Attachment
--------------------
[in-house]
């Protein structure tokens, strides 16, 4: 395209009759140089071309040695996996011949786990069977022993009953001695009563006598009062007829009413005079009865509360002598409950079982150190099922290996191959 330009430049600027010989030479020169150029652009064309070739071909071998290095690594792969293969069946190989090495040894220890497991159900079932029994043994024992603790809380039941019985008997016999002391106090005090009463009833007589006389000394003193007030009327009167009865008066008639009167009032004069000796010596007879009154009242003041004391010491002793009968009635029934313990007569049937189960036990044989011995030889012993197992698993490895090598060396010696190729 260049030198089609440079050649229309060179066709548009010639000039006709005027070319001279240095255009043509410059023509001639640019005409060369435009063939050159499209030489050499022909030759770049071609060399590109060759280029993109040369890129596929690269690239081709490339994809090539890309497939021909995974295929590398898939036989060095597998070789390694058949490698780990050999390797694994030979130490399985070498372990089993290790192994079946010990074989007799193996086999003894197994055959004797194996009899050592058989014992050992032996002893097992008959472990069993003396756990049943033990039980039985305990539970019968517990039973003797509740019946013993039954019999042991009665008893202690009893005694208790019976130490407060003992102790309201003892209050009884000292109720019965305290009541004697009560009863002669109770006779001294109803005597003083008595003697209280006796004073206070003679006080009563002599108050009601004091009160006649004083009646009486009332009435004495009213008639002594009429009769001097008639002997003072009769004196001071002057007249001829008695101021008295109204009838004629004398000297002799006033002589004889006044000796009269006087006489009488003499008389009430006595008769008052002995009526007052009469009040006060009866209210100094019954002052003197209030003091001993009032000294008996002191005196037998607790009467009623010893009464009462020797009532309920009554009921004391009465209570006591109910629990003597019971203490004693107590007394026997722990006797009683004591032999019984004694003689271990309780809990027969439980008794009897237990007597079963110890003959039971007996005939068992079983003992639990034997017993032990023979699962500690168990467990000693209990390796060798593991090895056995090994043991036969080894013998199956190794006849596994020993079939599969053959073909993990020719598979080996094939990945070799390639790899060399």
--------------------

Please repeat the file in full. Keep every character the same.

[in-house]
């Protein structure tokens, strides 16, 4: 395209009759140089071309040695996996011949786990069977022993009953001695009563006598009062007829009413005079009865509360002598409950079982150190099922290996191959 330009430049600027010989030479020169150029652009064309070739071909071998290095690594792969293969069946190989090495040894220890497991159900079932029994043994024992603790809380039941019985008997016999002391106090005090009463009833007589006389000394003193007030009327009167009865008066008639009167009032004069000796010596007879009154009242003041004391010491002793009968009635029934313990007569049937189960036990044989011995030889012993197992698993490895090598060396010696190729 260049030198089609440079050649229309060179066709548009010639000039006709005027070319001279240095255009043509410059023509001639640019005409060369435009063939050159499209030489050499022909030759770049071609060399590109060759280029993109040369890129596929690269690239081709490339994809090539890309497939021909995974295929590398898939036989060095597998070789390694058949490698780990050999390797694994030979130490399985070498372990089993290790192994079946010990074989007799193996086999003894197994055959004797194996009899050592058989014992050992032996002893097992008959472990069993003396756990049943033990039980039985305990539970019968517990039973003797509740019946013993039954019999042991009665008893202690009893005694208790019976130490407060003992102790309201003892209050009884000292109720019965305290009541004697009560009863002669109770006779001294109803005597003083008595003697209280006796004073206070003679006080009563002599108050009601004091009160006649004083009646009486009332009435004495009213008639002594009429009769001097008639002997003072009769004196001071002057007249001829008695101021008295109204009838004629004398000297002799006033002589004889006044000796009269006087006489009488003499008389009430006595008769008052002995009526007052009469009040006060009866209210100094019954002052003197209030003091001993009032000294008996002191005196037998607790009467009623010893009464009462020797009532309920009554009921004391009465209570006591109910629990003597019971203490004693107590007394026997722990006797009683004591032999019984004694003689271990309780809990027969439980008794009897237990007597079963110890003959039971007996005939068992079983003992639990034997017993032990023979699962500690168990467990000693209990390796060798593991090895056995090994043991036969080894013998199956190794006849596994020993079939599969053959073909993990020719598979080996094939990945070799390639790899060399």